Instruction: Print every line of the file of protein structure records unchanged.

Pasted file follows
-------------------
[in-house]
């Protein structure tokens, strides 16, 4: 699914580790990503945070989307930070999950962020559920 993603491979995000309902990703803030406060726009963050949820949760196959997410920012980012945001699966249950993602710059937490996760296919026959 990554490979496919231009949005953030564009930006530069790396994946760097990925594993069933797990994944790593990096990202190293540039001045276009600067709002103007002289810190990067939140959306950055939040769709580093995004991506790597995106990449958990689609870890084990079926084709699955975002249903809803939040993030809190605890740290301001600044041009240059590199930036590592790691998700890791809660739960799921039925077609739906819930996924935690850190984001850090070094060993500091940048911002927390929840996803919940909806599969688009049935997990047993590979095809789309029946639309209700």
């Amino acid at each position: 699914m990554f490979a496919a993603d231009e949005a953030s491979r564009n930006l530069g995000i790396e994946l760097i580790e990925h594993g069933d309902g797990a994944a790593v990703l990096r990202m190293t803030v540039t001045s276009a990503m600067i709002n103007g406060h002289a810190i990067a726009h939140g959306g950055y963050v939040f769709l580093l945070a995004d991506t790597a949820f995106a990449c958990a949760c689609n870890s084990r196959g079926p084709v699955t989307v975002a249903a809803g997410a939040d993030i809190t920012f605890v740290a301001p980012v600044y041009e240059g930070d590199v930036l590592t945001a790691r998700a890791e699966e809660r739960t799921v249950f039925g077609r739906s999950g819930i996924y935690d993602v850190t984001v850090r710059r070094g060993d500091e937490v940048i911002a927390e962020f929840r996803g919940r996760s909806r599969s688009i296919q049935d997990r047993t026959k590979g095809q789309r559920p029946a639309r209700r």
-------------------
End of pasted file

[in-house]
């Protein structure tokens, strides 16, 4: 699914580790990503945070989307930070999950962020559920 993603491979995000309902990703803030406060726009963050949820949760196959997410920012980012945001699966249950993602710059937490996760296919026959 990554490979496919231009949005953030564009930006530069790396994946760097990925594993069933797990994944790593990096990202190293540039001045276009600067709002103007002289810190990067939140959306950055939040769709580093995004991506790597995106990449958990689609870890084990079926084709699955975002249903809803939040993030809190605890740290301001600044041009240059590199930036590592790691998700890791809660739960799921039925077609739906819930996924935690850190984001850090070094060993500091940048911002927390929840996803919940909806599969688009049935997990047993590979095809789309029946639309209700």
């Amino acid at each position: 699914m990554f490979a496919a993603d231009e949005a953030s491979r564009n930006l530069g995000i790396e994946l760097i580790e990925h594993g069933d309902g797990a994944a790593v990703l990096r990202m190293t803030v540039t001045s276009a990503m600067i709002n103007g406060h002289a810190i990067a726009h939140g959306g950055y963050v939040f769709l580093l945070a995004d991506t790597a949820f995106a990449c958990a949760c689609n870890s084990r196959g079926p084709v699955t989307v975002a249903a809803g997410a939040d993030i809190t920012f605890v740290a301001p980012v600044y041009e240059g930070d590199v930036l590592t945001a790691r998700a890791e699966e809660r739960t799921v249950f039925g077609r739906s999950g819930i996924y935690d993602v850190t984001v850090r710059r070094g060993d500091e937490v940048i911002a927390e962020f929840r996803g919940r996760s909806r599969s688009i296919q049935d997990r047993t026959k590979g095809q789309r559920p029946a639309r209700r």